Really. Where are all the aliens? We should have been probed, exterminated, assimilated, infected, invaded or abducted by now, shouldn’t we?
The Fermi Paradox ponders the lack of evidence of another transmitting intelligent civilization — of all the stars and all the galaxies in the universe, you’d think one intelligent alien race would have bothered to call by now? Either we’re on the interstellar “do not call” list, or we’re the most advanced life form out here (scary thought), or (even scarier) we’re the only life form out here.
- 17 percent of the stars surveyed by NASA’s Kepler space telescope have Earth-sized worlds in orbit, underlining the preponderance of small exoplanets in our galaxy. DAVID A. AGUILAR (CFA)
The search for any extraterrestrial life is one of the most profound things we, as a species, can do. But as any other life beyond Earth’s shores has yet to be discovered, the search for extraterrestrial intelligence (SETI) can be a hard-sell. Still, the search continues and scientists are thinking up more and more extreme ways to fine-tune our high-tech array of astronomical instruments to detect intelligence in the stars.
Here are the weird and wonderful ways scientists hope to snare an intelligent alien.
Kepler’s SETI Candidates
The main assumption we have to make is that our hypothetical alien neighbors have evolved in a similar way to us. Because there’s a lack of other examples in the cosmos (so far) it’s a pretty good place to start and a logical assumption to make — even though it might be wildly improbable. I’m skeptical that any other galactic race evolved through the “reality TV phase.”
One phase of development we assume is that an intelligent race of aliens will have worked out how to transmit radio waves. We’ve been “radio loud” for nearly 120 years (although, with the advent of digital, our easily detectable analog signal will soon go silent) — so should any eavesdropping aliens be within 120 light-years from Earth, they may have detected us.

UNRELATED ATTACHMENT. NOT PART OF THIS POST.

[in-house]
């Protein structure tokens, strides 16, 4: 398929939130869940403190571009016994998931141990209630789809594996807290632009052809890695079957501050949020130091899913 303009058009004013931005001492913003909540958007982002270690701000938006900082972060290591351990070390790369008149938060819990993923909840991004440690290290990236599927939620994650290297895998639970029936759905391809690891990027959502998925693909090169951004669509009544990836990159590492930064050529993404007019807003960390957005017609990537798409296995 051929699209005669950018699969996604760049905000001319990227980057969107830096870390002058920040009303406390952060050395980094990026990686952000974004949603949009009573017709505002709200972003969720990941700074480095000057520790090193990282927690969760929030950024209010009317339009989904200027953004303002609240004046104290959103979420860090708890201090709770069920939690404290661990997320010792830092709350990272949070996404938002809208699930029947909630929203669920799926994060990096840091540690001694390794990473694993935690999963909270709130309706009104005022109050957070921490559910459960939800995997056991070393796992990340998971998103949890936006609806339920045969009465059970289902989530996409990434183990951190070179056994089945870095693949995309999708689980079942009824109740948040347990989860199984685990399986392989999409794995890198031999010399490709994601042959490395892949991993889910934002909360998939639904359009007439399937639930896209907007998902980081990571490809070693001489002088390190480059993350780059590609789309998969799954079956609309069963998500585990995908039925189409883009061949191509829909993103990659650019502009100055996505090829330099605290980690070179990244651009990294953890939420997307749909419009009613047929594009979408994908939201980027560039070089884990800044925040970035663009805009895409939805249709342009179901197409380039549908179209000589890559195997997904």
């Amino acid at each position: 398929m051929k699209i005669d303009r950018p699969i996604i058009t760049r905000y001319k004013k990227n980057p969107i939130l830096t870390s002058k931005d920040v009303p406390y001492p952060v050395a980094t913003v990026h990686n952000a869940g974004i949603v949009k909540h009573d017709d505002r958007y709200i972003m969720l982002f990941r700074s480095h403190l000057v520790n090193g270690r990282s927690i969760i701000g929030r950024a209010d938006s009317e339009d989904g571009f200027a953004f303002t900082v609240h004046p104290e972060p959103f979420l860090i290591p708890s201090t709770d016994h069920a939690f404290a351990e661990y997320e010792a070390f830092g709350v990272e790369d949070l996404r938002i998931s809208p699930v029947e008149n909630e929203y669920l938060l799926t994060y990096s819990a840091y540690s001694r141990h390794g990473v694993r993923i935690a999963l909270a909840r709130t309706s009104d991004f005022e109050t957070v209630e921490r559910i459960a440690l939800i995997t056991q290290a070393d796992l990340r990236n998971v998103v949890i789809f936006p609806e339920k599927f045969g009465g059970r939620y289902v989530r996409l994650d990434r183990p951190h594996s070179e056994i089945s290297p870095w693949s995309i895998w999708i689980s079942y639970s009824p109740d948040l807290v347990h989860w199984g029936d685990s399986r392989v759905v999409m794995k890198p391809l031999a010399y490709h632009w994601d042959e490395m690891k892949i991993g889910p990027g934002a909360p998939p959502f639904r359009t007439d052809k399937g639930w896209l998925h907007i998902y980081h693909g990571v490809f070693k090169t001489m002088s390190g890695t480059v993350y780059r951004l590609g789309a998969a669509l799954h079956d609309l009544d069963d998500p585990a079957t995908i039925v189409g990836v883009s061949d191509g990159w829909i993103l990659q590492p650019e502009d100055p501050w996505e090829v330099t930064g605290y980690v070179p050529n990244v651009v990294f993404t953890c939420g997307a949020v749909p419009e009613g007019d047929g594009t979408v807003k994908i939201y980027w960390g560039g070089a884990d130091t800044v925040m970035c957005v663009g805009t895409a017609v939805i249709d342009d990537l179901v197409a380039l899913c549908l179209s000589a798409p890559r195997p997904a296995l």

But that’s just accidental radio leakage — what if we could turn our radio antennae to the stars and “listen” for ET’s deliberate attempt to send a radio signal? Since the 1960’s SETI programs have hunted for alien radio signals, but only recently, with the help of NASA’s Kepler space telescope, have we been able to carry out directed searches on star systems that are known to contain exoplanets that could play host to an alien civilization. Although this directed SETI hasn’t turned up a signal yet, there’s potentially millions more “habitable” worlds out there — we’ve only just begun.
The radio signal detected by the 100-meter Green Bank Telescope in West Virginia while scanning the exoplanetary candidate KOI 817. This is the kind of signal SETI scientists would expect to find if an alien civilization is transmitting. UC BERKELEY/SETI
There have been a few false alarms when listening out for a SETI signal. As we’re looking for a specific, narrow-band radio signal (something that could only be generated by a form of technology), terrestrial interference can show up in SETI searches. Fortunately, astronomers are a savvy bunch and usually know the difference between aliens and Aunt Sally gossiping on her cellphone.
Alien Footprints… on the Moon?
- Apollo footprints and equipment are still visible on the lunar surface. NASA
- NASA’s Mars Phoenix lander as seen from orbit. NASA/JPL-CALTECH
HP 56948 — Sun’s “Twin”
- Artist’s impression of HP 56948. ESO
- Transits of artificial shapes across the face of stars can reveal their shape to the Kepler space telescope. LUC F. A. ARNOLD/OBSERVATOIRE DE HAUTE-PROVENCE IN PARIS
From Kepler’s vantage point, as it observes the slight “dip” of light it receives from a star as an accompanying world passes in front (or “transits”), the space telescope can analyze the “light curve” it records. Although planets are, you know, circular, there may be a surprise if the light curve reveals that an irregular shape has just passed in front of a star. Irregular planetary shapes do not exist in nature, so if Kepler detected anything other than a circle — a massive pyramid, perhaps — that could be evidence of alien shenanigans.
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Where Did That Star Go?
- The spiral galaxy M51 — see any bubbles of darkness? NASA, ESA
- Asteroids in orbit around a star — could alien mining activities be detected? NASA
Black Hole Starship Engines!
- Black holes. To power spaceships. Why not? NASA
Did That Alien Flash Us?
- Any beacons out there? ESO
- A female bottlenose dolphin at the U.S Navy’s Marine Mammal Research Program. WIKIMEDIA COMMONS
- Quiet galaxy… green aliens? NASA
- “Surf’s up dude! Ah, no. It’s an alien invasion.”COLUMBIA PICTURES
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